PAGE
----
Annet Aber, midwife In Charge maternity ward at Bar – Dege Health Center III noted that the relationship between the health workers and women living with disabilities are at stake since they do not know how to communicate to these women living with disabilities especially those who cannot hear.

“Giving them health education is very hard especially for the deaf and it is also very hard for them to share with us their problems and for us to give them the full health packages as required by the ministry. Government should train us in sign language interpretations.”

While at Bar – Dege Health Center III, I observed that though the entrance to the maternity ward has a ramp that can enable access to the ward for persons with disabilities, the waiting place has high benches which are inaccessible by persons with disabilities. The health center has 3 delivery beds with only 2 in good working conditions and 5 rest beds for mothers after delivery with only 4 in good working conditions and I must admit that the midwives at the maternity ward of the health center handled pregnant mothers with smile and jokes that make expectant mothers feel the joy of motherhood.

Eunice Oyella, a midwife at Langol health center III disclosed that some women living with disabilities lack essential materials and assets that could help them right from conception to giving birth.

“One of them told me that it is hard for her to get the necessities to enable them access better maternal health services. She says she cannot afford materials like basins, children’s clothing among other essential materials in these government health centers.”

“We wish the government and well – wishers to come in and support these women living with disabilities with materials like basins, clothing and other essentials just right from the time these women conceived, during their visits until delivery even after birth services.”

Florence Auma, In charge Gulu Women With Disabilities’ Health unit disclosed that they usually talk to women living with disabilities to go and stay near the health facilities when they feel that their delivery is due.

“But these women normally complain bitterly about the attitude of health workers towards them and one said this to her, “They insult us. They harassed us.”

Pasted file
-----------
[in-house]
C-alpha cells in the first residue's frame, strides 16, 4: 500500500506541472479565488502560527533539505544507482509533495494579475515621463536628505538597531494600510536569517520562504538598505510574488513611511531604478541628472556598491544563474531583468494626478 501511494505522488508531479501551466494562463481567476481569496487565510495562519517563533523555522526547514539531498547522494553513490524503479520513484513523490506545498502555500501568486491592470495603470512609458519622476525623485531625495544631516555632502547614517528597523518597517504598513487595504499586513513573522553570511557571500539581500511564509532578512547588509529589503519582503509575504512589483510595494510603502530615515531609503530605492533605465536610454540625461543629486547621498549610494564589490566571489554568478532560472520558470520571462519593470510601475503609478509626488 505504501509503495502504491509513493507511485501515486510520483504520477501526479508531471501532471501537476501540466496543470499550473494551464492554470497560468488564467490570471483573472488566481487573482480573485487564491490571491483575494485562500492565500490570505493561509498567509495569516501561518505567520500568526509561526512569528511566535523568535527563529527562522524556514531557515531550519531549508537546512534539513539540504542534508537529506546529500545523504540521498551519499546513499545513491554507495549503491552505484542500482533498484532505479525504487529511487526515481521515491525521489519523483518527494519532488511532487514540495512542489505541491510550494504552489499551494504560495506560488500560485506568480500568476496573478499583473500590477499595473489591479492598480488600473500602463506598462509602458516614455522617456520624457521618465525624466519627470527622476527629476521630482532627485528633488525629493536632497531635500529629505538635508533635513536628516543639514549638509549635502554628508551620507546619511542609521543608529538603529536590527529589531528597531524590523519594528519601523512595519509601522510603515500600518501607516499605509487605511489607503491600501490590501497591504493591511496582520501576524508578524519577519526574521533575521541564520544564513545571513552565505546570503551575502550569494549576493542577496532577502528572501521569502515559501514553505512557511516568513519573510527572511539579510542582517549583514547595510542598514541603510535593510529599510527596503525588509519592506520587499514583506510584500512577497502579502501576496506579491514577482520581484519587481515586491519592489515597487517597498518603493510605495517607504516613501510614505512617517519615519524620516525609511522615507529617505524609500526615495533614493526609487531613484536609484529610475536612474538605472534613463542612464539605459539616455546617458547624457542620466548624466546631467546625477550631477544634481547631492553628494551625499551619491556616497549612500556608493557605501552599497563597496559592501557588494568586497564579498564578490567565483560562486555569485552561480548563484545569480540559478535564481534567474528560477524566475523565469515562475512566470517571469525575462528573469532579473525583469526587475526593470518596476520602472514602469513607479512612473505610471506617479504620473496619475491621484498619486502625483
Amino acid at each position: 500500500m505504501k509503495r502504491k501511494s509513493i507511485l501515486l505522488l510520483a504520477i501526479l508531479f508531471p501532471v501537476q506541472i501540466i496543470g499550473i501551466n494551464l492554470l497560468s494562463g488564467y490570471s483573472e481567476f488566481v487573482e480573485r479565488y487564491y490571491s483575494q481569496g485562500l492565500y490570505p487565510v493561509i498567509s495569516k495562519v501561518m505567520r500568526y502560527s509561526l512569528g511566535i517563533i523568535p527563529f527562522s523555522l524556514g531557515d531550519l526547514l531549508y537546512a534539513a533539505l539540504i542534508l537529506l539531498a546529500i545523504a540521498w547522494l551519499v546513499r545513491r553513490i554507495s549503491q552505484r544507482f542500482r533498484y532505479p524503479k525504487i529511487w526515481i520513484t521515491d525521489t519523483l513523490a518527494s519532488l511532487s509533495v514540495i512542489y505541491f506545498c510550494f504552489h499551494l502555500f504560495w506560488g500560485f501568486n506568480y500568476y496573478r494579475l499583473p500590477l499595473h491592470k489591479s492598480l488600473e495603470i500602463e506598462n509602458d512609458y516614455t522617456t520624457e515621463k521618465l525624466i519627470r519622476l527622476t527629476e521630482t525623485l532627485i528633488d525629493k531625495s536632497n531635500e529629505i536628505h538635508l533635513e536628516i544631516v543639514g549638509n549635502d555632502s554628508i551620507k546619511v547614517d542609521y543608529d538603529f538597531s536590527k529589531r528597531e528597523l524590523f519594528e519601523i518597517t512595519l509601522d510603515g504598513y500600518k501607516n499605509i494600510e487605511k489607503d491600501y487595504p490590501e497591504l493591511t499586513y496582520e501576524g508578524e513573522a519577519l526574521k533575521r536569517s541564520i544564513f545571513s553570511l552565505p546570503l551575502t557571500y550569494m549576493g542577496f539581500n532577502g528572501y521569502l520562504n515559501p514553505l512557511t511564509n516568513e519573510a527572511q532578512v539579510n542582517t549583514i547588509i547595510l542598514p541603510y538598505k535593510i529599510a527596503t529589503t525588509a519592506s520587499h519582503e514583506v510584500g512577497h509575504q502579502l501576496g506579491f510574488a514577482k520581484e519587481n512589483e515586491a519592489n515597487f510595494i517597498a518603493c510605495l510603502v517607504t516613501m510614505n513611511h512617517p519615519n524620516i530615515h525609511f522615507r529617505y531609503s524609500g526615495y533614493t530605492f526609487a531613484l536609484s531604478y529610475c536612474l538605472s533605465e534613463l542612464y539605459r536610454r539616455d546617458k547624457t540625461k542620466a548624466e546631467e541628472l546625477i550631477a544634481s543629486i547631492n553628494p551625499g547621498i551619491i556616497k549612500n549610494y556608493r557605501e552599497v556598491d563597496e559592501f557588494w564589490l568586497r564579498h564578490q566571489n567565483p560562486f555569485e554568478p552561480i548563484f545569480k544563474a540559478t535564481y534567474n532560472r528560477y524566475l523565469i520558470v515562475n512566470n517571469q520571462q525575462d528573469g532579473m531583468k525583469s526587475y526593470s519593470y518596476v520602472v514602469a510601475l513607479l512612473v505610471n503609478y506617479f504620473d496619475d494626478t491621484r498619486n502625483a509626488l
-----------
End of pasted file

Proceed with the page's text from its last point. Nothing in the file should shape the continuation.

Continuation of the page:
She added that some health workers do not know how to talk to these women in a polite way. Sometimes, a woman living with disability who has no legs and crawls to the health facility may reach while her clothes are dirty and these health workers shout at them with silly questions.

“Why do you come to the health center with that dirty cloth and hands? Go home and wash your clothes then you come for health services.”

“I appeal to the health workers in all the facilities to love their work and respect all persons equally regardless of whether the person is woman living with disability or not,” she added.

However, as they go to community sensitizations, persons living with disabilities are not taken as individuals who have a say in the community right from the family. It is worse among men who value women living with disabilities only during night but not day time.

“You hear them saying, I have four children and that thing while pointing at the child living with disability.” Added Auma.

She added that men used these women living with disabilities only at night and once they impregnate the woman, they do not want to take responsibility and to make matters worse, if the woman tested and found out that she has been infected with HIV and report to the man, he furiously levied the blame on the woman living with disability for infecting him with HIV yet the man could have been the one who infected the woman.

“There is even this dangerous myth in Acholi that if a positive HIV man have sexual intercourse with a woman living with disability, the HIV will get cured. My people, let’s stay away from this myth. It is not true, let’s stop harassing and abusing women living with disabilities.” Added Florence.

Teddy Aciro Luwa, Chairperson Gulu Women with Disabilities Union and in charge of all women living with disabilities in the Acholi sub region disclosed that the union is doing continuous advocacy for the rights of women living with disabilities in Acholi sub region but they have been confronted with numerous challenges.

“Some health workers judge women living with disabilities through their appearance when our fellow women visit the facility and they treat us differently as compared to other women.” She disclosed.

“We are also doing continuous advocacy for adjustable beds at the different health facilities within Acholi sub region especially in the five districts of Gulu, Amuru, Nwoya, Omoro and Gulu city that we are currently fully operating but we have coordination offices in the East Acholi for the districts of Kitgum, Agago, Lamwo and Pader and also working round the clock to extend our services in the West Nile region if we get more funding.” noted Teddy.